Irrigation as the artificial application of water to the soil was used to some extent in Ancient Egypt, a hydraulic civilization (which entails hydraulic engineering ). [20] There in the lands of ancient Egypt is the first evidence for stools, beds, and tables (such as from the tombs similar to Tutenkhamen's). [20] According to Michael D. Parkins, sewage pharmacology first began in ancient Egypt and was continued through the Middle Ages, and while the use of animal dung can have curative properties, it is not without its risk. [20]

    Claims have been made that precession of the equinoxes was known in Ancient Egypt prior to the time of Hipparchus. [20]

    The ancient Egyptians had some of the first monumental stone buildings (such as in Sakkara ). [20] With these tools, ancient Egyptians were able to create more than just housing, but also sculptures of their gods, goddesses, pyramids, etc. [20]

    For instance, from the Middle Kingdom onwards they used a table with entries for each month to tell the time of night from the passing of constellations. [20] Even before Upper and Lower Egypt were unified in 3000 BCE, observations of the night sky had influenced the development of a religion in which many of its principal deities were heavenly bodies. [20]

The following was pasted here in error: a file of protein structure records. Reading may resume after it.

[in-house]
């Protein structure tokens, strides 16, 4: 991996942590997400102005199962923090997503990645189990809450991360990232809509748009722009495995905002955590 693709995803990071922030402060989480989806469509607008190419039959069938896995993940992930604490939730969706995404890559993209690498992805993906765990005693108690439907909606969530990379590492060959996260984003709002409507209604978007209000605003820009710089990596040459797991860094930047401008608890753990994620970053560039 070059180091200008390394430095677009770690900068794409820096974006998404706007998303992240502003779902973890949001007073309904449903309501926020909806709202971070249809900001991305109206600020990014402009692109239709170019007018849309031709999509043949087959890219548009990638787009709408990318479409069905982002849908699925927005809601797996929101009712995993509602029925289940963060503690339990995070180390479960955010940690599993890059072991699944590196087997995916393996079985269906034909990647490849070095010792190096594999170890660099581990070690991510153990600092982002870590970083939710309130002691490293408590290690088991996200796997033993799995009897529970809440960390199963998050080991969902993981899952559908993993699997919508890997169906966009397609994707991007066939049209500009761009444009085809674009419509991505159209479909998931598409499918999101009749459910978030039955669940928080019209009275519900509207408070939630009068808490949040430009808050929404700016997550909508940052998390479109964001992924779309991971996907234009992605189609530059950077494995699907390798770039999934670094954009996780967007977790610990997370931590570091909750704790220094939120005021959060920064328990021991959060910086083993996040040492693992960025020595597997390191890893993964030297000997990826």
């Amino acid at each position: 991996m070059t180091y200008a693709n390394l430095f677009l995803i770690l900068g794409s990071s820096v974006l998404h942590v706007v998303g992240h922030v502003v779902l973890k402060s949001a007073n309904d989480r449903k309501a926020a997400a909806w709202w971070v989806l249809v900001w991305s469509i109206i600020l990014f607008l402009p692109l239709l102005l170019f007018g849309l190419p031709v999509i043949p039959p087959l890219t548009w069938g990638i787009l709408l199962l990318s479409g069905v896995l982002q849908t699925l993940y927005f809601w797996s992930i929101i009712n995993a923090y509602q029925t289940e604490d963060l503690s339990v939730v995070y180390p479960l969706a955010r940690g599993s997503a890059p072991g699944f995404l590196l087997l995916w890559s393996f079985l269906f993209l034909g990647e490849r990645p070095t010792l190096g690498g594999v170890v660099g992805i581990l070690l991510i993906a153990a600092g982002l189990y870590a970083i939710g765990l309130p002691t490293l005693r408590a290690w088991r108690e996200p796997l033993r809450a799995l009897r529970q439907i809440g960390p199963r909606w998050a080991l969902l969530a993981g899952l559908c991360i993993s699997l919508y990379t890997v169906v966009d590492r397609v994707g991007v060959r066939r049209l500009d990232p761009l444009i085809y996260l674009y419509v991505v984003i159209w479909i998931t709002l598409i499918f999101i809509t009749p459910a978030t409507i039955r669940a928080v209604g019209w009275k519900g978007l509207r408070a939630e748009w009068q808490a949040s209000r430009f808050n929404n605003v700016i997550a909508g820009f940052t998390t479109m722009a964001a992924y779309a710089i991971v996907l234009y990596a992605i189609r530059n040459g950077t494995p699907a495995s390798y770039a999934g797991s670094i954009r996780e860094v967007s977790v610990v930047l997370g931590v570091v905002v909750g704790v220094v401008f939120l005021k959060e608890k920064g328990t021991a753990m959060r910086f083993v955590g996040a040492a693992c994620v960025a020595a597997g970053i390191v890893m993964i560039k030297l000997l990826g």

Ramesses the Great was one of the most prolific builders in Egyptian history so much so that there is no ancient site in Egypt which does not make some mention of his reign and accomplishments. [3] While not exactly pertaining to one of the Egyptian inventions, analysis of bones of ancient Nubian people made in 2010 revealed the presence of tetracycline, an antibiotic that is also used in our modern times for treating bacterial infections. [2] It should also be noted that streptomyces can produce a golden-colored bacterial colony on the top of the beer, and this particular hue might have enticed the Nubians (who shared cultural entanglement with the Egyptians during parts of history) to consume more of this special "antibiotic’ beer, since gold was venerated by many ancient cultures. [2] The Egyptian word for gold is nub, which survives in the name Nubia, a country that provided a great deal of the precious metal in ancient days. [21] The Egyptians kept the process to make the sheets a secret so they could sell the parchment to other civilizations such as Ancient Greece. [22]